The oldest and largest farmstead in the town was built around 1750 in local stone. It is a large complex located on the top of a hill (brichet in local dialect). The closed complex structure has a big wooden door that once allowed for easy access to carts and animals. All buildings overlooked a large barnyard with the exception of the country manor which was found on the west wing and has a separate entrance.
The land surrounding the entire farmstead was used for farming and haystacks. There were woods, vegetable gardens, orchards and several vineyards for a total of 100 “Piedmont days” (a “Piedmont day” is equivalent to 3,800 square metres and is an ancient measurement unit that corresponds to the land a couple of oxen could plough in a single day. This unit of measurement is a valid agricultural term today.)
This information is still approximate, however, since both public and private documents were destroyed in the fires set during World War II.
The homes of the farmhands overlooked the large barnyard as did the barns, haylofts and warehouses, tool sheds; carts and large wooden tubs (arbi in local dialect) were placed in the rooms below that led to the rear of the farmstead. Lastly, a long cellar was dug into the tuff as foundation and is still in use.
About 60 people lived on the estate during World War II: the owners and farmhands who were elderly men, women and children while the younger men were either soldiers or resistance fighters. I remember that these hills were the theatre of terrible battles between the Nazi-Fascist soldiers and members of the
Italian Resistance Movement. The nearby city of Alba fell and was “held” by Italian resistance fighters for 23 days until the Nazi-Fascist armies retaliated with horrible round-ups throughout the Langhe region. One of these round-ups took place at Cascina Bricchetto. The people living here were forced to stay outside in the freezing cold (including small children) with machine guns pointed at them while all the furniture and equipment was stacked in the large barnyard and set on fire. The fire spread to the haylofts and wooden facilities, burning everything that wasn’t made out of stone. Fortunately there were no casualties.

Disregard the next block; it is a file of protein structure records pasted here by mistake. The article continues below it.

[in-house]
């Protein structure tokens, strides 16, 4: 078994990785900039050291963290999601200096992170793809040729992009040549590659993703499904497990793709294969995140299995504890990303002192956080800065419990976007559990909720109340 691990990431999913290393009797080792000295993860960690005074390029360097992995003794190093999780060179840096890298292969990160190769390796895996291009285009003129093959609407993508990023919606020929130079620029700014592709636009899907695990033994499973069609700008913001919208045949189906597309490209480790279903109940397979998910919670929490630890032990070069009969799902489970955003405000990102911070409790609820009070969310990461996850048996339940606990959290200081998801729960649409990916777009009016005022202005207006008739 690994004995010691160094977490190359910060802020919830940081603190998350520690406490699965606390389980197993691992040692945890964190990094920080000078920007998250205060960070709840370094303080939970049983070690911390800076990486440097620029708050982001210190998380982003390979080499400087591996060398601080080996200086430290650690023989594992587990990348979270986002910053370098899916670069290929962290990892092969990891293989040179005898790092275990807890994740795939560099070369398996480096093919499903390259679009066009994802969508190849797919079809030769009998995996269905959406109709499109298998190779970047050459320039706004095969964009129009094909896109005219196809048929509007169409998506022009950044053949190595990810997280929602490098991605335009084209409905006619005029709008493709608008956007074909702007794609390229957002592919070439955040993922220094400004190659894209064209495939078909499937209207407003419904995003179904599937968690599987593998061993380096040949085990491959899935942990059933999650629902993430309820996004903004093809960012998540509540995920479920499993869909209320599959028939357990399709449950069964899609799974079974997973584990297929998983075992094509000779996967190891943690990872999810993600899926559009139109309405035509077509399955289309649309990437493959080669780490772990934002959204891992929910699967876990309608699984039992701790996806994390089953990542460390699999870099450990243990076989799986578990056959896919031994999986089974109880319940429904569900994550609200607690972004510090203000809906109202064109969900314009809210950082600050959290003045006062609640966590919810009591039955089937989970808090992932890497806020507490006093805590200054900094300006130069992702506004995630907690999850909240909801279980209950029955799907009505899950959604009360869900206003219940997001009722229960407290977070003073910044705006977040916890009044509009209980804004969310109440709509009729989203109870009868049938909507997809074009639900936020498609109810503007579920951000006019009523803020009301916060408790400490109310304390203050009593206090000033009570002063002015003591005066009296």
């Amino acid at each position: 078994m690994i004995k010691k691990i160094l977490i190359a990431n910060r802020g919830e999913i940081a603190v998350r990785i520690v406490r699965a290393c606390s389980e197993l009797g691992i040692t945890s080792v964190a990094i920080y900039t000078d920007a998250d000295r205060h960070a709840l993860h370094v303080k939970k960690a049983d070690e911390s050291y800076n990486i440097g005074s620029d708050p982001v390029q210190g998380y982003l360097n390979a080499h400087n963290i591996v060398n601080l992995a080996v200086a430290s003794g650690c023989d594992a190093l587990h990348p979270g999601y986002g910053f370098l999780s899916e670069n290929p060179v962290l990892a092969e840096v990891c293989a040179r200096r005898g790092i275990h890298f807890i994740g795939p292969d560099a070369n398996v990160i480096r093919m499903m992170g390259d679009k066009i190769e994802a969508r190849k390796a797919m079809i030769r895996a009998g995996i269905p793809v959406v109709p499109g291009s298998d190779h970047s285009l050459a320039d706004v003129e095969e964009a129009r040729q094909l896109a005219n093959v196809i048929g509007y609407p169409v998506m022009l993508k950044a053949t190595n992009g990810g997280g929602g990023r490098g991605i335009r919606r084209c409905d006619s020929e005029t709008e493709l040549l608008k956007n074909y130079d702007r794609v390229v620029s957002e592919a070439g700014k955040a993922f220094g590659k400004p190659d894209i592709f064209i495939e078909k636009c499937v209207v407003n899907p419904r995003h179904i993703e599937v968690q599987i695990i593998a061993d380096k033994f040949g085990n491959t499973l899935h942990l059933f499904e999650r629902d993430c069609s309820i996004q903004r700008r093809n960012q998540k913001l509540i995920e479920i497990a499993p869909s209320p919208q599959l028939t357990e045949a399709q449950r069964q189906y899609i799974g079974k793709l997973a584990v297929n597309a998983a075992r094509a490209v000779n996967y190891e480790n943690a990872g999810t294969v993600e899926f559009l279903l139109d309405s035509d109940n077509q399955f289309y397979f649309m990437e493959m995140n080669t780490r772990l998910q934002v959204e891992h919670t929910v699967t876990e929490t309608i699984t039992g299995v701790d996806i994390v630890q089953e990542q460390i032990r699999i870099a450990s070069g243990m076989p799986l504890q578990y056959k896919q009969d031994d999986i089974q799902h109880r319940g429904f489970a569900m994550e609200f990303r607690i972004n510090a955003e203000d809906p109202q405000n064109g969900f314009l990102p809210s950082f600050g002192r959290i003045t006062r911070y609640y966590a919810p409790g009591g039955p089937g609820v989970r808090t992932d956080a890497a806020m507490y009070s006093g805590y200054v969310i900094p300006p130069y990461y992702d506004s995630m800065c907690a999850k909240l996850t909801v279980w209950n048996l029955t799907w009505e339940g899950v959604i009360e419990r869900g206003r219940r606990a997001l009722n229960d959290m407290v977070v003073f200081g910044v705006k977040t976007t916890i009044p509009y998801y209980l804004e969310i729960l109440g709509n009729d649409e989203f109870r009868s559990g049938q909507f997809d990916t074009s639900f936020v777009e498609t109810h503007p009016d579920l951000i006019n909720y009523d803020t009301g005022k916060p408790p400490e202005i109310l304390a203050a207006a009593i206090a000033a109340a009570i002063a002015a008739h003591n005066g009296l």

I heard these stories from several people who had lived in this area at that time and in the early years following my purchase of this estate I had the fortune to receive visits from the men and women who had lived here as children. They came back to “see it one last time before their final journey” – those were the words they used to describe the visit to the place of their childhood and youth in the hopes of finding something familiar here. They had many stories to share, many emotions, and their memories only strengthened my determination to “preserve” as much as I could.
The farmstead devastated by the fire marked the beginning of the decline. The land was dissected and sold piece by piece. Some was even gambled away. The land changed ownership time and time again, sold to people whose only interest in it was to make some money. Nobody cared about the buildings and much of the estate was reduced to mounds of stones…
The breathtaking beauty of the area, the fact that I had fallen madly in love with it added to a tinge of recklessness, the sense of challenge and so much more acted as both the circumstances and the trigger for the purchase I made in 1955. Ever since, work and more work have brought this farmstead and surrounding land (now a vineyard) back to life. There is still much more work ahead…
Many projects aimed at recovering the ancient farmhouse. One of these involved the doors in the photographs (some were rebuilt with pieces of other doors). These doors are open to you…and to all those romantic souls out there, I’m waiting for you!
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